Flowers in The Attic – a Review

This is a novel that has been read by many people, and is known by even more. It is most well-known for its inability to shy away from the most corrupt subjects, and has henceforth developed a large group of haters, as well as a large group of lovers.

Flowers in The Attic is the twisted tale written by Virginia Andrews of four siblings, Chris, Cathy, and the playful twins, Cory and Carrie. After the unexpected death of their father, their mother reaches out to family members to help their grieving family, now under extreme pressure after losing their main source of income. The grandmother of the children allows them to come back to the childhood home of their mother, under some extreme conditions. The children are to remain hidden in an attic until Mother can repair her relationship with her dying father, and can be written back into the will before he dies, reclaiming her fortune. However, what was meant to be only a week of waiting, becomes a month, then a year, and soon the children are forced to question the only things holding their hopes and dreams stable in this torturous wait.

This novel is profound and macabre, written beautifully (if at times pretentiously). One thing is for certain, time has not dulled the twisted and shocking plot- one that, at the time of its release, set the literary world aflutter.

Its clear that Andrews is not afraid to write about anything- anything. She takes these pure, innocent and lovable children and twirls them in a coat of abuse, incest, and demonised religion. It is no surprise that when it was originally published in 1979 it was banned from many schools and libraries, I mean, who could blame them?

That being said, I was hooked by the blunt, grotesque and morbid elements that this novel boasts, Every word packs emotion. You can feel what every character feels. The weight of the inhumane cruelty these children are forced to endure pushes you down like an unseen blanket of anger and loathing. Bitter hatred for the villains of this story, the mother and the grandmother, constricts your entire body. After being exposed to all of the raw pain and experiences of Chris, Cathy, Cory and Carrie, I can’t help but be sickened by the thought of their beloved mother’s selfishness and greed.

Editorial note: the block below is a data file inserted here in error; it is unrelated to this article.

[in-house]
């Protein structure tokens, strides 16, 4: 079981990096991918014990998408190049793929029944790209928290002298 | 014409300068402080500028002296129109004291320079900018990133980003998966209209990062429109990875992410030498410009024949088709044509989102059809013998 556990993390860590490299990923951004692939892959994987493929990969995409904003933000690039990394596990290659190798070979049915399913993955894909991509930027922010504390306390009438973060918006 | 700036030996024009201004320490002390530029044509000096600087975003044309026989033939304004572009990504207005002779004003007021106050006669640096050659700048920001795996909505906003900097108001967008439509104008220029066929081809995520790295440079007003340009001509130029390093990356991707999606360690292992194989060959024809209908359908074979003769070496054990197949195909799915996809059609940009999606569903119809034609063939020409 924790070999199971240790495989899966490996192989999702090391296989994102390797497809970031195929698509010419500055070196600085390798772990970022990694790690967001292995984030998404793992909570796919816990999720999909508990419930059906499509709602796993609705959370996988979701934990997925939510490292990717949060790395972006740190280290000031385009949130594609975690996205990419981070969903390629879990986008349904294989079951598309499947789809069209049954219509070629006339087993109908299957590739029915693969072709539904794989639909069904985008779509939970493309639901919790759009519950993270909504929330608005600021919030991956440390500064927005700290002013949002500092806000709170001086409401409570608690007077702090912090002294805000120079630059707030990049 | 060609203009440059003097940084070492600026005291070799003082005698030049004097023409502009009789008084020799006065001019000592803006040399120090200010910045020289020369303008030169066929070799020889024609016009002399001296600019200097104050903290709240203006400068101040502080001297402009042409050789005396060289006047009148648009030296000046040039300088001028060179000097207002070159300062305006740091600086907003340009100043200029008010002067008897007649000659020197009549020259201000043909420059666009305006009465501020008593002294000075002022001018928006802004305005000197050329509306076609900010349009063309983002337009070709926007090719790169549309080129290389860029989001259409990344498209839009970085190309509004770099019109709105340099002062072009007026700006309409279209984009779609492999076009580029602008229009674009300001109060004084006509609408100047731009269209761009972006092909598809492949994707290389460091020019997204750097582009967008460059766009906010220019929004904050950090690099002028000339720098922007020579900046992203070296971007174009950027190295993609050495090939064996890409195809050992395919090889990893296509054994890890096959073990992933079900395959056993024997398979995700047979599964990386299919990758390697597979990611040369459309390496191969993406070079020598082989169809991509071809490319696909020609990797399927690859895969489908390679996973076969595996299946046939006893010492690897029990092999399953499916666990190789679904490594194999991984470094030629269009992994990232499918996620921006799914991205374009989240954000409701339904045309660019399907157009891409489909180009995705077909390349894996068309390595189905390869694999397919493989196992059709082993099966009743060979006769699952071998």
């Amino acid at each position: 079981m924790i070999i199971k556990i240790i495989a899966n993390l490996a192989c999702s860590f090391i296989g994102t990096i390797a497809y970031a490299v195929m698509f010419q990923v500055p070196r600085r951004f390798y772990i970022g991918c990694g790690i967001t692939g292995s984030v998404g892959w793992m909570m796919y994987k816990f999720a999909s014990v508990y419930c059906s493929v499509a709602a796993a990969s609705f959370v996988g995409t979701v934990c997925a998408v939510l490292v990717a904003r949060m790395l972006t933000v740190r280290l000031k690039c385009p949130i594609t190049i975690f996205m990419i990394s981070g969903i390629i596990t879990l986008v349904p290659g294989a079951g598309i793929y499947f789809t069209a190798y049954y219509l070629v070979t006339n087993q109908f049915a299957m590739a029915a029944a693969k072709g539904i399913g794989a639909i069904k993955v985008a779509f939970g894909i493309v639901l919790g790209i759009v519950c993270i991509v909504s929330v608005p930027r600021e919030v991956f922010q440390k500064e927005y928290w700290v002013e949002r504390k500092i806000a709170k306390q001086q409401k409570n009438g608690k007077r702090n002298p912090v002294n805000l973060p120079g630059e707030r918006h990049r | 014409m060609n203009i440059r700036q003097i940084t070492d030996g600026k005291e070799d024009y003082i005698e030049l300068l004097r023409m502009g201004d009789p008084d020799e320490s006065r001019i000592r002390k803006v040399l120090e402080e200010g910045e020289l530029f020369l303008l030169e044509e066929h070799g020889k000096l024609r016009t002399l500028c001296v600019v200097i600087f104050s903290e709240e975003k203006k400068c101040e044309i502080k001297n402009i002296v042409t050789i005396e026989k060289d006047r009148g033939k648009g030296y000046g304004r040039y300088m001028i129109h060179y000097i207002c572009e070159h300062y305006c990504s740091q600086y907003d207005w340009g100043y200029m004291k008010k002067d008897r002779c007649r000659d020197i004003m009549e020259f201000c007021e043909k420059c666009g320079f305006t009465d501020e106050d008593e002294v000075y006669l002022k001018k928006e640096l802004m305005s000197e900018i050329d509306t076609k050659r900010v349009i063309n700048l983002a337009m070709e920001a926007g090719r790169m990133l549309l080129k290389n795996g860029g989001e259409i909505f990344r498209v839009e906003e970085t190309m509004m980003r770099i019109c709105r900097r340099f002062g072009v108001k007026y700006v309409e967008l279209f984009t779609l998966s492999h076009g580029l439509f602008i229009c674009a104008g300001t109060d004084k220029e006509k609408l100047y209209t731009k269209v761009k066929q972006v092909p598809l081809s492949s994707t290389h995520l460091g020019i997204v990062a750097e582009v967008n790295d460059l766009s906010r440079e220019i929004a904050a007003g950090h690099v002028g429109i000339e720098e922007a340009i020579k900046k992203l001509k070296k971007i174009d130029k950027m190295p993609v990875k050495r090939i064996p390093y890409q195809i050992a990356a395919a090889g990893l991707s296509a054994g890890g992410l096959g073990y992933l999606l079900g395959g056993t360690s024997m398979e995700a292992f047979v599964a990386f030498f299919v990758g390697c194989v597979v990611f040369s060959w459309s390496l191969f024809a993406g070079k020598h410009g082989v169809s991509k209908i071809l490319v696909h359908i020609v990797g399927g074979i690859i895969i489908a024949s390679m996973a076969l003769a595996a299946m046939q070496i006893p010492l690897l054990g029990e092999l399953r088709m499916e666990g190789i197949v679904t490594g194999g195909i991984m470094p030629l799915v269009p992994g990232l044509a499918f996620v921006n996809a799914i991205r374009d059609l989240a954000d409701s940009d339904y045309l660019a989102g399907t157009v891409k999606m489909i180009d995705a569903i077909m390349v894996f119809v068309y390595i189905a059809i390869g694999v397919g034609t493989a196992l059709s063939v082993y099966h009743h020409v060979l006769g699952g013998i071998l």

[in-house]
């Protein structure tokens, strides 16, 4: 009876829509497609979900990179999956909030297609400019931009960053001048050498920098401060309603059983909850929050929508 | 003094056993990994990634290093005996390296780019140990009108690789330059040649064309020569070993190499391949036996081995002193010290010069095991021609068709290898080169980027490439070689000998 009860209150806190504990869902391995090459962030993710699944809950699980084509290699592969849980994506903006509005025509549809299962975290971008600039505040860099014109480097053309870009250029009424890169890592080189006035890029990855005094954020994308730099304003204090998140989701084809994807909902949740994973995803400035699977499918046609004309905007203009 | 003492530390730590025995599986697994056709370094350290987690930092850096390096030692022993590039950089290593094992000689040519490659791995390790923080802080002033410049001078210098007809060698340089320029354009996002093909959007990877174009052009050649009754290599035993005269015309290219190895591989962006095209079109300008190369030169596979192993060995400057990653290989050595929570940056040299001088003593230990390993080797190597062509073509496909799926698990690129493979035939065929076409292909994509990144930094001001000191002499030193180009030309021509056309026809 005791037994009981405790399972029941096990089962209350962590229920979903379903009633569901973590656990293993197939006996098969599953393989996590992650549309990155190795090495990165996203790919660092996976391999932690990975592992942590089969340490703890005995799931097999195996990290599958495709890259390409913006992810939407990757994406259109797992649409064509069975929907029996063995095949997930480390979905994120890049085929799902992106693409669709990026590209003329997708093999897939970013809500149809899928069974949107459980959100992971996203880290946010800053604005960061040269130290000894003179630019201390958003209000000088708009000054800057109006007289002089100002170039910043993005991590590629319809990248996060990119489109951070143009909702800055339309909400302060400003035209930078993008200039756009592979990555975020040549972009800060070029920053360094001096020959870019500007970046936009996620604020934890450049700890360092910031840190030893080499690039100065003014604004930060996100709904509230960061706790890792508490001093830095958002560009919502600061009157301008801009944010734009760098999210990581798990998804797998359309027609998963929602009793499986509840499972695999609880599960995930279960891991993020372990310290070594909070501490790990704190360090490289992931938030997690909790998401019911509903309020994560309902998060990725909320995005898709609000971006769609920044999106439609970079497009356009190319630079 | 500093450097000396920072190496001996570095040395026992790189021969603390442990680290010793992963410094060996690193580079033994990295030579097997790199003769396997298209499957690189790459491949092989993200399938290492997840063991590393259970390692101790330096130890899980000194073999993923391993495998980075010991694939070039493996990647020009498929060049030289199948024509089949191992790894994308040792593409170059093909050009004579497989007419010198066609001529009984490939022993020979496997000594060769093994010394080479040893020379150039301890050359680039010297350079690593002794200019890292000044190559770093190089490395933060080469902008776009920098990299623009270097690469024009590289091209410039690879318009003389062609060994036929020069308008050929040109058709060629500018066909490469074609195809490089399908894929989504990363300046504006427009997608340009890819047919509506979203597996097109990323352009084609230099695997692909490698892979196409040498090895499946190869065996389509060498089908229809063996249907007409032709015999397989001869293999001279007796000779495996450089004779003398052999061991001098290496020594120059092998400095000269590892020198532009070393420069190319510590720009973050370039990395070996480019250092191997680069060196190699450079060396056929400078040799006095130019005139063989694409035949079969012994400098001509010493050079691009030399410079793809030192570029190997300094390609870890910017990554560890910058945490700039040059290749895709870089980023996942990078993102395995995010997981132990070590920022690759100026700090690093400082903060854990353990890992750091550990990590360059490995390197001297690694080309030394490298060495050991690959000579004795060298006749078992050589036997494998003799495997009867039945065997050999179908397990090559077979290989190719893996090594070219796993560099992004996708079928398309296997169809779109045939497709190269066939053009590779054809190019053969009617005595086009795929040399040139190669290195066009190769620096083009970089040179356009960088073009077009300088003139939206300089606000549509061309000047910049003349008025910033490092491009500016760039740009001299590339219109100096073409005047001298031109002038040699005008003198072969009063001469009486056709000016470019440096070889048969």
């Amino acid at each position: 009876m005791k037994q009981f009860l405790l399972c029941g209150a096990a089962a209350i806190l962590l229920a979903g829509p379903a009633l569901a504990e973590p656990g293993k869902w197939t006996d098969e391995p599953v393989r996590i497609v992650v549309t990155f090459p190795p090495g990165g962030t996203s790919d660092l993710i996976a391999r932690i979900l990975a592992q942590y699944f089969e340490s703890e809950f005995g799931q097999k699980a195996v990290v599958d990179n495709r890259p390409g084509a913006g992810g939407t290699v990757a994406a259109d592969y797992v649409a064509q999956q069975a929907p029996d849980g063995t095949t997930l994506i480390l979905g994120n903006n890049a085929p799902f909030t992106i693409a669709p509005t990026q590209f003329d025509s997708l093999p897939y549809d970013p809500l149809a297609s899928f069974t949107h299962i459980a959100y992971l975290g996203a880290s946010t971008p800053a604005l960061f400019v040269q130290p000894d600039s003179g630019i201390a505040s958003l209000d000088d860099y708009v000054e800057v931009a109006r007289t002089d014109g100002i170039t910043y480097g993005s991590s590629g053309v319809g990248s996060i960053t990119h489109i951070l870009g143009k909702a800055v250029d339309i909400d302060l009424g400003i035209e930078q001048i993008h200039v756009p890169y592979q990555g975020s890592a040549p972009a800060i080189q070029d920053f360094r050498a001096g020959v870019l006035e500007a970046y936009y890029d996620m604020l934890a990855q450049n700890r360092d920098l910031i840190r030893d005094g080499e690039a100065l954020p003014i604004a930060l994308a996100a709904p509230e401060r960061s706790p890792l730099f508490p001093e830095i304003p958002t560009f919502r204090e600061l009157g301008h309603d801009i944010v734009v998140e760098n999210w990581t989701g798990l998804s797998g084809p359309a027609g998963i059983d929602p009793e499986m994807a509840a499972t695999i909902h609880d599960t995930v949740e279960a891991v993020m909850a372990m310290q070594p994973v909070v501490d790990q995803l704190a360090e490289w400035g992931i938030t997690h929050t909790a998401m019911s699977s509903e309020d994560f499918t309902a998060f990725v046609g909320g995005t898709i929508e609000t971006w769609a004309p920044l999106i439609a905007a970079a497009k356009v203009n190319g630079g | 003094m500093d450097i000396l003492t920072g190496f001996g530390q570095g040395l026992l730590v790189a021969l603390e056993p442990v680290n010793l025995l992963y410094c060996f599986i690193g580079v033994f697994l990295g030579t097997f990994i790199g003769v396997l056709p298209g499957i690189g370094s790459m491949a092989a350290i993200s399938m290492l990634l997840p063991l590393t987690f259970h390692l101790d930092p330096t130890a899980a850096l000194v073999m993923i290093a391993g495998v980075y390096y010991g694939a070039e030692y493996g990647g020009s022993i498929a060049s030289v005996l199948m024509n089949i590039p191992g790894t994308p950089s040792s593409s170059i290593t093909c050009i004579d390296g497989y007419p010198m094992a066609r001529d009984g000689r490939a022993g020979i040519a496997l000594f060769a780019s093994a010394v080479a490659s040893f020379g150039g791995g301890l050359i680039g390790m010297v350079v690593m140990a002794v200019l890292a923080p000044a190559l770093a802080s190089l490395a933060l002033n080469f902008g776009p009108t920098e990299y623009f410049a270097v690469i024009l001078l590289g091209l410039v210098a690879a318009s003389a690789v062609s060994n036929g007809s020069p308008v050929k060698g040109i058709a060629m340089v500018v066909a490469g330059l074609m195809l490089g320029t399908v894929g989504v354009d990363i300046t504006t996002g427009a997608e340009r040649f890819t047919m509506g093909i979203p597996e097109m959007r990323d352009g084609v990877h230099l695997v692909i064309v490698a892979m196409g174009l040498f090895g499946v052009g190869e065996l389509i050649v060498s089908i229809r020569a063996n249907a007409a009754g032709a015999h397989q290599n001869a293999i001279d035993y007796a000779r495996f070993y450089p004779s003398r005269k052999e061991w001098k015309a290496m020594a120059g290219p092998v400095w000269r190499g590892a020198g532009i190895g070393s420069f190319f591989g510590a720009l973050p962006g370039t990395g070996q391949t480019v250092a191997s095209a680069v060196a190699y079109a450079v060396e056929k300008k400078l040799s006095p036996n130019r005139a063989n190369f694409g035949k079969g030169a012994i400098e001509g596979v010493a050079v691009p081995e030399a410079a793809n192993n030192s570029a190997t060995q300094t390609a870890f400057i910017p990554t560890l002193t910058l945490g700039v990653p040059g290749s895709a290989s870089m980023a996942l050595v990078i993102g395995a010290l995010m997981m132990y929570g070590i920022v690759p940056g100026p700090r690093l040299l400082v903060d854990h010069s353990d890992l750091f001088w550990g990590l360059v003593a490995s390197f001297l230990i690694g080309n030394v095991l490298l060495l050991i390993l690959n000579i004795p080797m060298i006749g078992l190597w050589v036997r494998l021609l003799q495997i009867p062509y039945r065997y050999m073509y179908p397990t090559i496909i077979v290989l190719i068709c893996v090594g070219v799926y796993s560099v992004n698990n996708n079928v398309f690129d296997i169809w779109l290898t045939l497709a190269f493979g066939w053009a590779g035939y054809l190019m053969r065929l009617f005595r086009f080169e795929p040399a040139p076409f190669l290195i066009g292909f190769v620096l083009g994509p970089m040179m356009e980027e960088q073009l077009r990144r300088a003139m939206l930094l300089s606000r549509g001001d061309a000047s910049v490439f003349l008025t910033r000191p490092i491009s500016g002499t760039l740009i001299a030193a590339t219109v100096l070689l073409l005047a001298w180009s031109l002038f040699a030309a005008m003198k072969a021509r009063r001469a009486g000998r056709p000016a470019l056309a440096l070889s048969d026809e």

Flowers in the Attic traps you. It will have you fighting to be released, yet yearning to dive deeper into the heart-wrenching story of the Dollenganger Family. The feeling of utter helplessness consumed me while reading this, taunting me with each word that went against basic human morality (and trust me, there’s a lot of those moments).

Love. Unarguably a main theme of this book. It made me question it completely. What is love? Is it an action, or a feeling? Or something other? It makes you question love as you watch four children become deprived of it, trying desperately to craft their own. But where does this leave me in terms of my own feelings upon love? Am I disgusted? I certainly didn’t feel comfortable while reading about Chris and Cathy’s forbidden, incestuous relationship. But at the same time, do I now feel as if love is more important than ever? Without a doubt the love and bond these sibling share is what got them through their torturous years locked away, hidden. In some ways this novel does show the unyielding power that love possesses. In others however, did it show love to me as a breakable object that is used only to manipulate? Most certainly. The questions and contradictions that are brung forth are endless, and and example of the impact of this ground-breaking novel.

I know many people find Flowers in the Attic too creepy, perverted even, and its difficult to not partly agree, but if loving this book is wrong, I don’t want to be right.

Rating: 4.5 out of 5.

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